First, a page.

State-controlled media in Russia routinely hide the truth, but they don’t hide their support for Russian President Vladimir Putin’s policies.
Rather than inform the public and hold the government accountable, broadcasting outlets in Russia offer a pro-Kremlin version of the news. When foreign media coverage of Russian leaders or their policies is unfavorable, Russian state-media use disinformation to influence opinion.
RT (formerly Russia Today) and Sputnik are Russia’s primary media outlets that produce content for non-Russian speakers abroad. While they compare their operations to independent media, both outlets support the Russian government’s position and do not criticize senior officials or state policy.
“The channel is funded by the government, so it cannot help but reflect the Russian government’s official position on the events in our country and in the rest of the world, one way or another,” Putin said about RT in 2013.
Kremlin’s influence over state-funded media
Officials who supervise the Russian state media outlets serve in government, are loyal to Putin, or both. They are far from free, independent press outlets. At the same time, the Kremlin is shutting down independent Russian media, designating them “foreign agents” and “undesirable” organizations, banning their activities and giving state media near-complete control over the narrative.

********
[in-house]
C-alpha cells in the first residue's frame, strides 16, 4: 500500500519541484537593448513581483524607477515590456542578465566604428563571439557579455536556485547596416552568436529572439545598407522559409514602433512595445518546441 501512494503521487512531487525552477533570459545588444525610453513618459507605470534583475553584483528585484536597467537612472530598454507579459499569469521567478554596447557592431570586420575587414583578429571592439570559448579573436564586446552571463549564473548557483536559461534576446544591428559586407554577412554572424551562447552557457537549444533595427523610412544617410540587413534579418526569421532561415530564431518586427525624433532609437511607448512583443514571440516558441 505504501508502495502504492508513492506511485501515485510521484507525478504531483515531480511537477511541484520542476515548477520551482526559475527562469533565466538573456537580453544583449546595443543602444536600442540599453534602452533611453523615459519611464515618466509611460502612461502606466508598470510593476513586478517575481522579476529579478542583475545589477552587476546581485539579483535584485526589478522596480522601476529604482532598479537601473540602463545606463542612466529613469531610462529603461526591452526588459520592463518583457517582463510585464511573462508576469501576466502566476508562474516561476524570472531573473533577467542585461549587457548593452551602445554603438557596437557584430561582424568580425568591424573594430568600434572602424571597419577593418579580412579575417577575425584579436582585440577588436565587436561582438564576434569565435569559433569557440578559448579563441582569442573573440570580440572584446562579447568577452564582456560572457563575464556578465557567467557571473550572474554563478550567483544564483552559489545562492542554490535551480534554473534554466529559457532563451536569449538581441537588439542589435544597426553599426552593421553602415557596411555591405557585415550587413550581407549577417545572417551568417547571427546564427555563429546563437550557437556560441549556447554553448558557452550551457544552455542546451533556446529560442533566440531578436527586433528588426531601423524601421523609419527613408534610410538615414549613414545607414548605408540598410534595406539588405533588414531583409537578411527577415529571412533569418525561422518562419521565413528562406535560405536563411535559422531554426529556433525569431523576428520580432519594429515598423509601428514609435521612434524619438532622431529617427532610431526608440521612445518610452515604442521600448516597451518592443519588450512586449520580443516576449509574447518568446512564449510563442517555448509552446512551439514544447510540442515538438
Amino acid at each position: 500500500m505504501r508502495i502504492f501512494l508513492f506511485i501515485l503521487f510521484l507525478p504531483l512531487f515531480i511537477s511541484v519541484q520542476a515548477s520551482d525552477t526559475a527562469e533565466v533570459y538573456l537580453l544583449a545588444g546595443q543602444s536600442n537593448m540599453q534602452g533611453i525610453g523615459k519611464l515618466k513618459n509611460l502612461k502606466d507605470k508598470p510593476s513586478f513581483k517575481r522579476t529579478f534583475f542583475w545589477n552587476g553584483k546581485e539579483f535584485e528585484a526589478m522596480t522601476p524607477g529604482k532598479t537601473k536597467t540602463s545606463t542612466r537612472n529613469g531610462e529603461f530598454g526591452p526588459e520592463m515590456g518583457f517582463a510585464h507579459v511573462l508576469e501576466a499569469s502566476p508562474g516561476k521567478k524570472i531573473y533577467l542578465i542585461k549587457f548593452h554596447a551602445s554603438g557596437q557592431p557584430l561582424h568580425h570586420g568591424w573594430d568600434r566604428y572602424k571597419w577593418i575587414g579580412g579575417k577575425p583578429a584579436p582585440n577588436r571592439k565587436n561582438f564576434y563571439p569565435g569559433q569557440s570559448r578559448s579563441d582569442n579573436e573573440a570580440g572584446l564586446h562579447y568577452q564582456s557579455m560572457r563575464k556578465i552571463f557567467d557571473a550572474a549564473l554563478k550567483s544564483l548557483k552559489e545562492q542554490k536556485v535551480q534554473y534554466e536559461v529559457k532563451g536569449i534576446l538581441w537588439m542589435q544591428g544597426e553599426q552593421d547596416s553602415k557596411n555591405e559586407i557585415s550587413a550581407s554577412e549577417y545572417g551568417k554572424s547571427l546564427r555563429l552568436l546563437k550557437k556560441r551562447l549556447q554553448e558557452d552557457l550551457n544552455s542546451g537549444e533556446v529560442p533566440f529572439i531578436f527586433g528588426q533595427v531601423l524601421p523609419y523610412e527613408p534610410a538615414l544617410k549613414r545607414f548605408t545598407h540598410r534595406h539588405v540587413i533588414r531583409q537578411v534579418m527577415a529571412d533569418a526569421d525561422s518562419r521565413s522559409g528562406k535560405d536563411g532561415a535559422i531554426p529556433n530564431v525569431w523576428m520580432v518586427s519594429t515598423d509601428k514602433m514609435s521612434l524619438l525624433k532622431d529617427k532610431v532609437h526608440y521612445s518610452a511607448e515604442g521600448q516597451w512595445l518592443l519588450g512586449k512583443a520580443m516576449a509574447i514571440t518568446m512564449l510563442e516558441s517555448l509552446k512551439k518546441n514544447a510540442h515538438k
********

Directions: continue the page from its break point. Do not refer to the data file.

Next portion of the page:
Aleksey Gromov, Putin’s first deputy chief of staff, is known to lead the Kremlin’s media apparatus. His protégé, Margarita Simonyan, is editor-in-chief of RT and Rossiya Segodnya, Sputnik’s parent company. The United States sanctioned Gromov for interference in U.S. elections and his role in the 2014 invasion of Ukraine.
Kremlin-supported outlets frequently spread disinformation through false reports that attempt to undermine democracies or views that the Kremlin opposes. Current and former government officials exercise substantial influence over staffing and coverage.
Both RT and Sputnik amplify stories from proxy websites that have ties to Russian intelligence agencies.
A University of Oxford 2021 study based upon anonymous interviews with former and current RT staff revealed that government officials hire station managers and determine story angles.
Below are further examples of the Kremlin’s influence over state-funded media:
- One former Sputnik White House correspondent said a supervisor required approval of all questions asked of the White House press secretary.
- RT reporters went to Belarus to work for state-owned media after local reporters resigned in protest over Alyaksandr Lukashenka’s fraudulent August 2020 presidential election in Belarus.
- A former German employee of RT said the outlet ordered him to spy on Russian opposition figure Aleksey Navalny while the latter was recovering from an assassination attempt in a Berlin hospital.
- The All-Russia State Television and Radio Broadcasting Company fired employees in November 2021 who expressed opinions that conflicted with the government’s viewpoint.
Learn more about this and other examples of Kremlin-funded disinformation in a new report (PDF, 4.3 MB) from the State Department’s Global Engagement Center. To learn more about Russia’s disinformation and propaganda ecosystem, see the Department of State’s Global Engagement Center’s 2021 report.